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Westwood Works 1903-2003

Long Service Presentations

Qualifications for Awards

A key characteristic of the Company was the number of long service employees. Long Service Presentations were held every year after WW2, in the beginning for those with 50 years service. "The company originally presented gold pocket watches after fifty years service but this practice was discontinued and gold wrist watches were presented after 40 years' service from 1951 onwards. This policy was reviewed again in 1968 and the period reduced to 35 years At the same time, the opportunity was taken to offer a wider variety of gifts because it was felt that some people would prefer to have something other than a gold wrist watch". At the time that this report was written by A.I. Baker (in September 1974) about 50 people qualified in in the UK group each year.

In 1968, the recipient could choose from quite a wide range of gifts:

On the day of the Presentations, the wives of recipients received a letter from the Chairman: "This evening I shall have the pleasure of making a presentation to your husband as a mark of the Directors' appreciation of his 35 years loyal and faithful service to our Company.

We would like to take this opportunity to acknowledge the part which you have played in your husband's service with this Company and I would ask you to accept with our thanks the accompanying gift of flowers and a spray which I hope to see you wearing at the dinner tonight".

The bouquet of flowers was to the value of 17s.6d. and the spray of flowers to wear at the dinner was to the value of 10s.6d. Each recipient also received a buttonhole - "to help the Chairman to recognise the recipients at the dinner".

In 1979, it was decided to aim to reduce the period from 35 to 25 years. In view of the numbers involved, a plan was implemented to stage the reduction over a period of years;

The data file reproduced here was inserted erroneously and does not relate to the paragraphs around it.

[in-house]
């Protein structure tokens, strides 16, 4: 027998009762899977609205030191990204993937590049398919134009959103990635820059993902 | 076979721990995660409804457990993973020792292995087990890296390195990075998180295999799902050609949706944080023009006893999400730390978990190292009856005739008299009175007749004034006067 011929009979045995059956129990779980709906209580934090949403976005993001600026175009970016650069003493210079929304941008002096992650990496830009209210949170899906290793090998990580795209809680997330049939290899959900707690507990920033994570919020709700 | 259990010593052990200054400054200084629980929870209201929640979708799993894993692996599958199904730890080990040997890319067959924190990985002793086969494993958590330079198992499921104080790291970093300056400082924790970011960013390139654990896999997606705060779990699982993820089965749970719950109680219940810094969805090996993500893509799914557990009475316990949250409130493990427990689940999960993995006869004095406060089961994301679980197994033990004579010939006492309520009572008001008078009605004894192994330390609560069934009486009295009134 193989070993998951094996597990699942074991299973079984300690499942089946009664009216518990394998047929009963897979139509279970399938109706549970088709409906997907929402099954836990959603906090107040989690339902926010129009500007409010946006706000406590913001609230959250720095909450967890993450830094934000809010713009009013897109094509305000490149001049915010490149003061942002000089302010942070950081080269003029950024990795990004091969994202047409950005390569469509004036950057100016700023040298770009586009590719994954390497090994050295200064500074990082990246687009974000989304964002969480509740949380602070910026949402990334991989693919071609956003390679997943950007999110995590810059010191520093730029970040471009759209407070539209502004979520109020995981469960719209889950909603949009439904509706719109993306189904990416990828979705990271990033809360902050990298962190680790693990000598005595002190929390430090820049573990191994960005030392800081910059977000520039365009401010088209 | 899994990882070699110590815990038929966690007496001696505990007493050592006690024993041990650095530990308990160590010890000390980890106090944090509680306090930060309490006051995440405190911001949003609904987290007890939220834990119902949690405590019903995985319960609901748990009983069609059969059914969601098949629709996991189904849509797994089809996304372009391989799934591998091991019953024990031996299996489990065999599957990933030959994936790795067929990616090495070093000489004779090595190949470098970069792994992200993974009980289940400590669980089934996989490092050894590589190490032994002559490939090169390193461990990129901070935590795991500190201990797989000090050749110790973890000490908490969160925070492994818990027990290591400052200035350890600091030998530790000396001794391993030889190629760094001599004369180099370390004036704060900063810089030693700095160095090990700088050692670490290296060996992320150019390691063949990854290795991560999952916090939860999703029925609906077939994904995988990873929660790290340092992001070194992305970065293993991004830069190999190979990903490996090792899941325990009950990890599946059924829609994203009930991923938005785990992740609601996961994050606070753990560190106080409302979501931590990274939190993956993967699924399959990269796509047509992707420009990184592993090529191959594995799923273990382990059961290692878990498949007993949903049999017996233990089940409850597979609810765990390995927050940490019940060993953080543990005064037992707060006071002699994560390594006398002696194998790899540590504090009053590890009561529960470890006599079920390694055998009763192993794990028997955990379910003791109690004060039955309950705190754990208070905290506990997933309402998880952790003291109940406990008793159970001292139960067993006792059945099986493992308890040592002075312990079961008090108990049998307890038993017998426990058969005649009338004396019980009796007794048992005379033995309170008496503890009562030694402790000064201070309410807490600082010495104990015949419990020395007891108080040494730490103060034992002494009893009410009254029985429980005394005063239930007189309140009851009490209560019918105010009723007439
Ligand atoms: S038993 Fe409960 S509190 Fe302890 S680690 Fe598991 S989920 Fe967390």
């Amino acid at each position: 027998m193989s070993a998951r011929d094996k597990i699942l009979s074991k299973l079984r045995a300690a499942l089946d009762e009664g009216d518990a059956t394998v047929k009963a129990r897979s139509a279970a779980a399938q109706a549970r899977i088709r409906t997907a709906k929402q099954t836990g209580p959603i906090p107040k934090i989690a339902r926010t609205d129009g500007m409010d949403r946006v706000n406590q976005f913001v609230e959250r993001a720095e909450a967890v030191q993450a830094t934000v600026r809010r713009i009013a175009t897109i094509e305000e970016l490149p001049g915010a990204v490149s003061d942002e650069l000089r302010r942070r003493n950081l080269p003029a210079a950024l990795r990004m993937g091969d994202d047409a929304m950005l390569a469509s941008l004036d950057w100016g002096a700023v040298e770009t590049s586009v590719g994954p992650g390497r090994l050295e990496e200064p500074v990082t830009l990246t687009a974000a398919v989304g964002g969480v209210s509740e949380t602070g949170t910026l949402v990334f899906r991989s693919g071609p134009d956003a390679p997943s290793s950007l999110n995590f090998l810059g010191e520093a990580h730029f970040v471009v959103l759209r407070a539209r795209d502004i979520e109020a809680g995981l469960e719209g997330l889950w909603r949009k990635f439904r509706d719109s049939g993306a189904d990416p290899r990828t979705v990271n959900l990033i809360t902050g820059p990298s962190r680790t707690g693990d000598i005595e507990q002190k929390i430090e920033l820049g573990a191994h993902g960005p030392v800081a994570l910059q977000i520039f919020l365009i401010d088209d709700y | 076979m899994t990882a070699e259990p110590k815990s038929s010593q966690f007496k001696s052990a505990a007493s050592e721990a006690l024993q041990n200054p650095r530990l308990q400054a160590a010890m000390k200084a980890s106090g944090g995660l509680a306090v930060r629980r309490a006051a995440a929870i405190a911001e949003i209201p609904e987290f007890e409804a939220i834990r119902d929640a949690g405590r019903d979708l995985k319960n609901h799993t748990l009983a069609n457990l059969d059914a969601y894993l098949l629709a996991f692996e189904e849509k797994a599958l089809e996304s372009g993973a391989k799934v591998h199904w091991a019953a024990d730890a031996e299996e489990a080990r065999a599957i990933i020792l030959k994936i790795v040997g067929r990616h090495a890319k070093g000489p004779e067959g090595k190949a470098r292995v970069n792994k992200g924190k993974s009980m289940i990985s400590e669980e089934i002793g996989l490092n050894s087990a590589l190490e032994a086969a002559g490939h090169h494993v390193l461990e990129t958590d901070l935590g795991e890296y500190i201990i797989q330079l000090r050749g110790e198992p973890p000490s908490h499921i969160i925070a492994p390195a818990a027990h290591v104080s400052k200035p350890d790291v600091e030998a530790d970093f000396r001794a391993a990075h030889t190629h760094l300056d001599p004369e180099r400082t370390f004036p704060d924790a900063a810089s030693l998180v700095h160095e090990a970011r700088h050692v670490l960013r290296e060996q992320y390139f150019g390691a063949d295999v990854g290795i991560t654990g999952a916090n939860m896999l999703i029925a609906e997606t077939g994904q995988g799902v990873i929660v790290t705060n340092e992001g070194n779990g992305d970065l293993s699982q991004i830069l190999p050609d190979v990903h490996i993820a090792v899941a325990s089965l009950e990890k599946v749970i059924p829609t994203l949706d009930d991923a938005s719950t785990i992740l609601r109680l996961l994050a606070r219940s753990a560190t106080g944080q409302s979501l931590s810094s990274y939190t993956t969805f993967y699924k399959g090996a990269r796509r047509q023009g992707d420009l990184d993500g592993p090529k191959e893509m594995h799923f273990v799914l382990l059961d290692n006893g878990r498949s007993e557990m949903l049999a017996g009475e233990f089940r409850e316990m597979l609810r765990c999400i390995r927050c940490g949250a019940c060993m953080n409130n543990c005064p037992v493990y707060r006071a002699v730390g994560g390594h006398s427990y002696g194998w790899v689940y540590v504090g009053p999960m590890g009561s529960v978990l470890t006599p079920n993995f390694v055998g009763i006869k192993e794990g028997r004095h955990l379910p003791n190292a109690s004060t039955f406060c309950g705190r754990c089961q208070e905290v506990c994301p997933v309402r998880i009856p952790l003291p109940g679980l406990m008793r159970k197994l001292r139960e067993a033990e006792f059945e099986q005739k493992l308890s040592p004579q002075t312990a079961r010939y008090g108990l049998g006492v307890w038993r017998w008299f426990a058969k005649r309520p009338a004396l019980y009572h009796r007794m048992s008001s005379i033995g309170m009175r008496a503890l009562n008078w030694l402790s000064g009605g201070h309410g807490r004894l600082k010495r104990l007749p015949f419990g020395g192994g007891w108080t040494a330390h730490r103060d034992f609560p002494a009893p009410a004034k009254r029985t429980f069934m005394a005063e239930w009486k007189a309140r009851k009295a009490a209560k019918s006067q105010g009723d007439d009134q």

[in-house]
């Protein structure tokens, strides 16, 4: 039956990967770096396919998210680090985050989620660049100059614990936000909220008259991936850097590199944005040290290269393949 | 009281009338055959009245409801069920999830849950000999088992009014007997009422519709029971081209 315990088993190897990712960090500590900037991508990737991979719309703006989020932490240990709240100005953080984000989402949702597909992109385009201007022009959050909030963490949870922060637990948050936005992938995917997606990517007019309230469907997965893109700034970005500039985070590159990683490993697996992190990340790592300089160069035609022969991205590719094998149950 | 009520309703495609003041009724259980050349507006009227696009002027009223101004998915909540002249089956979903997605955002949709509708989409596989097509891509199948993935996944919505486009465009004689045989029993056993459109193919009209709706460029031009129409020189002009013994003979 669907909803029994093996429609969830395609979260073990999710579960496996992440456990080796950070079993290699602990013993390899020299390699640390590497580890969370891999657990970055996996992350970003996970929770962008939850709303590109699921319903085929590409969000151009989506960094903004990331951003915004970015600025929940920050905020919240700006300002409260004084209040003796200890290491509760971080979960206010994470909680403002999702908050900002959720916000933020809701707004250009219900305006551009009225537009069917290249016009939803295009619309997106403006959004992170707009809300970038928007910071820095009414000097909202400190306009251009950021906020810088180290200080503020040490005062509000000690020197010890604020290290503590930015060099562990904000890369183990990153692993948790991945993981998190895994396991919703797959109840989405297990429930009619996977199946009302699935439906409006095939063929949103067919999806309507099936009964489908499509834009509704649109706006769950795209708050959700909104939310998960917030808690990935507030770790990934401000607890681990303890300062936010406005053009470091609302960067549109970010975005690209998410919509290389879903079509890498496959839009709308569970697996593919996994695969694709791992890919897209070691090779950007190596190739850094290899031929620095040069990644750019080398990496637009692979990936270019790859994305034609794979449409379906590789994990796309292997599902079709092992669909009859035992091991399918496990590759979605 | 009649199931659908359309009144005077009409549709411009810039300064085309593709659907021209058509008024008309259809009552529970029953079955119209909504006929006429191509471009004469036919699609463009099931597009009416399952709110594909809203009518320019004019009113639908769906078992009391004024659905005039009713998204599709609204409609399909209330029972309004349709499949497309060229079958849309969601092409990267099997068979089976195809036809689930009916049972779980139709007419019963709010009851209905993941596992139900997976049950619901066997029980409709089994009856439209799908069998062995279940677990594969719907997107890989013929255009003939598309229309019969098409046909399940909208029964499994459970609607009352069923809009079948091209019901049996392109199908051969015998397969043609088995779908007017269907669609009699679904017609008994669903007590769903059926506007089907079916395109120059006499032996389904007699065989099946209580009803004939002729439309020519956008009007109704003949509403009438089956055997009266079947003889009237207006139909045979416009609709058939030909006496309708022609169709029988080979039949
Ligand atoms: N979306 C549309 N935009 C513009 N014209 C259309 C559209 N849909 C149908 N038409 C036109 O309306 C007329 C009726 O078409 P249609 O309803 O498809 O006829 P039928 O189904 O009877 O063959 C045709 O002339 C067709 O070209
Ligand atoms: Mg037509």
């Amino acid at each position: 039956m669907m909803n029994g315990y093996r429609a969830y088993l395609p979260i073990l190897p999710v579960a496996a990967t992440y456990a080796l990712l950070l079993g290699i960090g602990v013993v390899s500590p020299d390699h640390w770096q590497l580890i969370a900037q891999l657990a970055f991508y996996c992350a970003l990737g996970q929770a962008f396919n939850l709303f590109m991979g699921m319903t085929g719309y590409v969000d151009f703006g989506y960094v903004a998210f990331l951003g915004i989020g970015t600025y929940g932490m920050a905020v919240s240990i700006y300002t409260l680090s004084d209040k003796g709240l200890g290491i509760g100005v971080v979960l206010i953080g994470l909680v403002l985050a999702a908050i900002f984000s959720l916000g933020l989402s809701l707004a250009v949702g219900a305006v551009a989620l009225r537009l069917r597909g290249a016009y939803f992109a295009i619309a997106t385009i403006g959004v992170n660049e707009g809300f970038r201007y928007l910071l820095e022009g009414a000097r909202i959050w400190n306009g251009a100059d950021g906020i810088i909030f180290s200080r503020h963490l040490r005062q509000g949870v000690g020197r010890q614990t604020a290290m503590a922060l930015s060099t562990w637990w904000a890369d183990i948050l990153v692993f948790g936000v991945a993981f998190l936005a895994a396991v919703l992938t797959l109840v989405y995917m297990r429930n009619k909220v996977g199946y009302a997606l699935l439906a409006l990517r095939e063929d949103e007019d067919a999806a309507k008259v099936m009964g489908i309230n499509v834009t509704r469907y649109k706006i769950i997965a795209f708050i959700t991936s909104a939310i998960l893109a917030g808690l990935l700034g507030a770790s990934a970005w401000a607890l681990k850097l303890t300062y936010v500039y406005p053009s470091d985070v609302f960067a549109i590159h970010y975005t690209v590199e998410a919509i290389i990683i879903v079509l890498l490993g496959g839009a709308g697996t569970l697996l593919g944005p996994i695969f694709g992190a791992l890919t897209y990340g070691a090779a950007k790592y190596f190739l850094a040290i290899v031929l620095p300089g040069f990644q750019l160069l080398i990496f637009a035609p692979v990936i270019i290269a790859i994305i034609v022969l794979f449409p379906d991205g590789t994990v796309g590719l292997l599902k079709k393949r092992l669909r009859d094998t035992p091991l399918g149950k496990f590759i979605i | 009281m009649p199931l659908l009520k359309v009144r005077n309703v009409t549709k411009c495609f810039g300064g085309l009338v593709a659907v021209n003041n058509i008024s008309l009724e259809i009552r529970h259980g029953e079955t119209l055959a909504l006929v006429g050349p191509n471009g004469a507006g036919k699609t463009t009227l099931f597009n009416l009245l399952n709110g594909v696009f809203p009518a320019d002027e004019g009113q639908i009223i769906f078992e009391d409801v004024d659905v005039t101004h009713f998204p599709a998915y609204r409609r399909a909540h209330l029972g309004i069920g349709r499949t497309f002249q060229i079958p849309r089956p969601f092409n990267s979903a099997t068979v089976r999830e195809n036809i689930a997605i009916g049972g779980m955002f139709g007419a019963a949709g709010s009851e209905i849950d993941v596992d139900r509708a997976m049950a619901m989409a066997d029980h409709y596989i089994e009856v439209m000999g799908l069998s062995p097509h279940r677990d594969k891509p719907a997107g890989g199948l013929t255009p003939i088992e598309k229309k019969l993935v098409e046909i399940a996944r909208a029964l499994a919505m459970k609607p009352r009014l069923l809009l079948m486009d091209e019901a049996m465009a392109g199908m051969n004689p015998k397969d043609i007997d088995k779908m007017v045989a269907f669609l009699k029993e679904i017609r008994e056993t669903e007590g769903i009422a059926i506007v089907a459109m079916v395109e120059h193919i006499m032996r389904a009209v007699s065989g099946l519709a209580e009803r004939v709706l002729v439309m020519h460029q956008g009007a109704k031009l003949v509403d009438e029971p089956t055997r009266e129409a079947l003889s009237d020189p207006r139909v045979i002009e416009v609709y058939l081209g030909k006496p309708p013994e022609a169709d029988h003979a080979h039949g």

65 employees attended the 1981 Long Service Presentation which was held in the Baker Perkins Sports Club in Alma Road

In 1979, the value of gifts given by the Company permitted by the Inland Revenue was £3 per year of service.

There is a story recounted at a group company Long Service Presentation evening in 1975 that is worth re-telling: This really was a one-off situation:

"A Peterborough employee called Harry Hooker - an engraver in the Cutter Shop - had already had a gold watch for fifty years' service and so when he eventually clocked up 60 years the company was at a loss to know what to give him. Eventually someone came up with the idea of a radiogram and, as a special mark of his exceptional service, a record for each year of service to go with it.

Having bought the radiogram and the sixty records, the company decided to have someone take it round to his house to complete the surprise. When the gift was made at the home, although accepted with thanks, Harry told the company that there was just one problem - his house was all gas and he had no electricity at all.

In the end, to ensure that he could make the most of the gift, the company arranged to pay for electricity to be installed".